The first known globe to include the New World was recently found at a London map fair—an impressive 500 year survival for it being engraved into ostrich eggs.
According to analysis by an independent Belgian scholar, Stefaan Missinne, PhD., the globe not only predates the previous record holder—a globe made of copper alloy between 1504 and 1506, now on display at the New York Public Library—but the evidence suggests it was actually the model used to cast that previous record holder. The two globes are identical down to their smallest details, from the wave patterns on the ocean to the disproportionate size of continents. The handwriting is the same, and even the typos match up: “HISPANIS” instead of HISPANIA and “LIBIA INTEROIR” in place of LIBIA INTERIOR.
The grapefruit-sized globe was spotted at the London map fair in 2012 by an anonymous globe and map collector. By that point it had already passed through two dealers’ hands since being purchased from a unnamed but apparently important European collection. Due to these layers of mystery, globe expert Stefaan Missinne was called in to figure out if the globe was legitimate, and if so, when and where it originated.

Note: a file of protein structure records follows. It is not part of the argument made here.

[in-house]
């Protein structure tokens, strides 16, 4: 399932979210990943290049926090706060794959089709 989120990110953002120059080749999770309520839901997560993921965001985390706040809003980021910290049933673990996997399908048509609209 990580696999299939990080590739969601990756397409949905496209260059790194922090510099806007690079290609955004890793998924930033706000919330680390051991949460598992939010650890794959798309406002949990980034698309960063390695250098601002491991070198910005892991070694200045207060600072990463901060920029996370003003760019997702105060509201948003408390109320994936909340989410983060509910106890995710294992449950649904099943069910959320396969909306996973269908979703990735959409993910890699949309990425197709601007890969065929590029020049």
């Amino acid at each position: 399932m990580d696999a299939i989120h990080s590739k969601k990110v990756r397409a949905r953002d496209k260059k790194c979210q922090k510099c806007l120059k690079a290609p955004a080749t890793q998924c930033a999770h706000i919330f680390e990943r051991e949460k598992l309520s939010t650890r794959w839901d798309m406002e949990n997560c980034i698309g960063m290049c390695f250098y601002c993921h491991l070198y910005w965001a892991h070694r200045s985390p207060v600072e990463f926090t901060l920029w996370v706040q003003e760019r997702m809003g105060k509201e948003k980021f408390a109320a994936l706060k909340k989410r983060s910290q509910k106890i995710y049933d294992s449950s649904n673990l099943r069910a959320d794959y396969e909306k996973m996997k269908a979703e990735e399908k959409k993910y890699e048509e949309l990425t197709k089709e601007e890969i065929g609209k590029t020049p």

The globe’s northern and southern hemispheres each came from the round bottom half of an ostrich egg. To figure out its age, Missinne sent the globe to a radiologist who used CT scans to measure the bone density loss in the shell. By comparing the density to that of modern ostrich eggs, and eggs of known ages in museum collections, Missinne calculated the rate an ostrich egg loses bone density: about 10 percent each century. This means the ostrich egg globe would have been engraved around the year 1500, consistent with the idea of it being the cast for the copper globe. And since copper can be melted but egg cannot, the egg would have had to come first.